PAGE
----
Jeffrey Epstein Suicide Blamed On Guard Negligence, Justice Department Finds

The Justice Department’s watchdog says “a combination of negligence and misconduct” enabled financier Jeffrey Epstein to die by suicide at a federal jail.

WASHINGTON (AP) — The Justice Department’s watchdog said Tuesday that a “combination of negligence and misconduct” enabled financier Jeffrey Epstein to take his own life at a federal jail in New York City while he was awaiting trial on sex trafficking charges.

Inspector General Michael Horowitz cited the federal Bureau of Prisons’ failure to assign Epstein a cellmate after his previous one left and problems with surveillance cameras as factors in Epstein’s death.

Horowitz also said that Epstein was left in his cell with too many bed linens, which are a security issue and were used in his suicide.

The inspector general issued a report detailing findings of his investigation into Epstein’s August 2019 death, the last of several official inquiries into the matter. He reiterated the findings of other investigations that there was no indication of foul play, rebutting conspiracy theories surrounding the high-profile death.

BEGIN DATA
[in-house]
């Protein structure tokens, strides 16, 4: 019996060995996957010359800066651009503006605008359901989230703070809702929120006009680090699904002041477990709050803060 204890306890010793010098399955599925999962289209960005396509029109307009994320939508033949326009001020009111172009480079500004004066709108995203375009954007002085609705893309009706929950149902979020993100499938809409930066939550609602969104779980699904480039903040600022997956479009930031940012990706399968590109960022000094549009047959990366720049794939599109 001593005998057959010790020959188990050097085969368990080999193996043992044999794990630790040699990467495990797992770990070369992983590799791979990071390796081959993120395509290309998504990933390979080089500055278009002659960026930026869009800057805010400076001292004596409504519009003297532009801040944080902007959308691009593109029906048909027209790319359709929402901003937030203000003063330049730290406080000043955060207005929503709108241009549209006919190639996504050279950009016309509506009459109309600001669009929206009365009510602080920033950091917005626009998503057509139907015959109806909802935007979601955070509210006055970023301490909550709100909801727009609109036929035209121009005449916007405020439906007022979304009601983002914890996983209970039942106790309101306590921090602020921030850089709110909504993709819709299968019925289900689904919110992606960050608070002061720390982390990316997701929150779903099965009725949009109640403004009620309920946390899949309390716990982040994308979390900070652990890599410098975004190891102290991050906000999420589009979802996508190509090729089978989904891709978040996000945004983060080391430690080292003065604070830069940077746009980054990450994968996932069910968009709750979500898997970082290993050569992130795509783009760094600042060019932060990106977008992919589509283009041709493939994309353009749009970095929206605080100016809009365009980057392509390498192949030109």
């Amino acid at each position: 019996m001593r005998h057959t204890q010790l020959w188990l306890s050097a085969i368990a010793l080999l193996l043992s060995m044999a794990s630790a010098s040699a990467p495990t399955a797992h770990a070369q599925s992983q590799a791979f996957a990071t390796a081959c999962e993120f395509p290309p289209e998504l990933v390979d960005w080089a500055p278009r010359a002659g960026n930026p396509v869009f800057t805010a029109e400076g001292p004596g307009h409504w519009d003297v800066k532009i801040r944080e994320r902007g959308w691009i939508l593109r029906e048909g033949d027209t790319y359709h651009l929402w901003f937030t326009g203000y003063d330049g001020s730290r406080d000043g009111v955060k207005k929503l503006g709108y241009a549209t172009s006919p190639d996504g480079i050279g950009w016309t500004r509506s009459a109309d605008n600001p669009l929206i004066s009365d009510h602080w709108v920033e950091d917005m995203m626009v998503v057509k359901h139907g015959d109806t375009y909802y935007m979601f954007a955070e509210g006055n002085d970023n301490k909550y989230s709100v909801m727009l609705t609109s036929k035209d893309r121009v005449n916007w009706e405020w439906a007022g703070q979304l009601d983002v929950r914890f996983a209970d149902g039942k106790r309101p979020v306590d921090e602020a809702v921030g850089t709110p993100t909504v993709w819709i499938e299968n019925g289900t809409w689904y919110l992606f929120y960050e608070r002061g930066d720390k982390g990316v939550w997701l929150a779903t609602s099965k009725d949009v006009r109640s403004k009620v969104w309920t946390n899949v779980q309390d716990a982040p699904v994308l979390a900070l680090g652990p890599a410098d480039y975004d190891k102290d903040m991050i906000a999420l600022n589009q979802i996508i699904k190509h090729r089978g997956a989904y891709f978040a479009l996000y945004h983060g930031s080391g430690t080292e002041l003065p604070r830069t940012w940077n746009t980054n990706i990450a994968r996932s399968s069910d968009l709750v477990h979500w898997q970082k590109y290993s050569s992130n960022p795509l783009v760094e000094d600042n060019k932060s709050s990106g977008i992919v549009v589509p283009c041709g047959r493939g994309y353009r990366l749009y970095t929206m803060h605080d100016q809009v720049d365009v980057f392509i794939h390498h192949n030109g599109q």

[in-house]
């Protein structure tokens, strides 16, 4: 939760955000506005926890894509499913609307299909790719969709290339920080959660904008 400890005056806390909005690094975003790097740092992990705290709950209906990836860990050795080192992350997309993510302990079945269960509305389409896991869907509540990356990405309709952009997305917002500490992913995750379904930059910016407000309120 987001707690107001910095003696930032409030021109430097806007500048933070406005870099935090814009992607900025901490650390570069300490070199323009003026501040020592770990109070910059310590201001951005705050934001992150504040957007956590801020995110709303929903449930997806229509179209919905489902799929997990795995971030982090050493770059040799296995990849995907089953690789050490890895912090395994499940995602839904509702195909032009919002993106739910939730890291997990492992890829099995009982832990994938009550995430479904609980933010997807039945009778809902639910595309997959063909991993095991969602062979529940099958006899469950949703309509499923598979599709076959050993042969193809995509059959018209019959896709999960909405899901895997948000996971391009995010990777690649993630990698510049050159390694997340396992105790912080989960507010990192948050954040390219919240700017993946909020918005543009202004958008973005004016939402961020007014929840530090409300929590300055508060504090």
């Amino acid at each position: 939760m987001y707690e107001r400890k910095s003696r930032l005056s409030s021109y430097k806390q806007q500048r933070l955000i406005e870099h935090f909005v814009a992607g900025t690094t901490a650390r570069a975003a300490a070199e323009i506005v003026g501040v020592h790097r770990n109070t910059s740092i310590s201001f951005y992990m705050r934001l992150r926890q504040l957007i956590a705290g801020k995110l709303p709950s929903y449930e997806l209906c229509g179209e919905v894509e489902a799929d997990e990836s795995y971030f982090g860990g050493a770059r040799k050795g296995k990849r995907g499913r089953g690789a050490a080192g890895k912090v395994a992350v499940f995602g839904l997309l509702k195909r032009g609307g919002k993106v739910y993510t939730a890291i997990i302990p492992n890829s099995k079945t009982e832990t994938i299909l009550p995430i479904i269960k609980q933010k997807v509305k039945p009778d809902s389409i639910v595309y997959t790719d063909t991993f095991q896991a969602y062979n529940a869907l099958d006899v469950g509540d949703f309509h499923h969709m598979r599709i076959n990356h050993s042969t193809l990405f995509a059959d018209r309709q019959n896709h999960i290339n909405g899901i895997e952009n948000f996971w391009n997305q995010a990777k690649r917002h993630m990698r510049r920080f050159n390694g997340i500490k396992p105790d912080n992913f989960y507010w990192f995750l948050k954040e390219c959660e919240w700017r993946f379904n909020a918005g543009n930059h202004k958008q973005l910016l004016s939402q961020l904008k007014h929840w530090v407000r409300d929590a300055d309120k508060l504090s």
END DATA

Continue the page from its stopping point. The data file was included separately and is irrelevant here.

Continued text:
Horowitz echoed previous findings that some members of the jail staff involved in guarding Epstein were overworked. He identified 13 employees with poor performance and recommended charges against six workers. Only the two workers tasked with guarding Epstein were charged, avoiding jail time in a plea deal after admitting to falsifying logs.

The report comes more than four years after Epstein took his own life at the Metropolitan Correctional Center while awaiting trial on sex trafficking and conspiracy charges.

It also comes weeks after The Associated Press obtained thousands of pages of records detailing Epstein’s detention and death and its chaotic aftermath.

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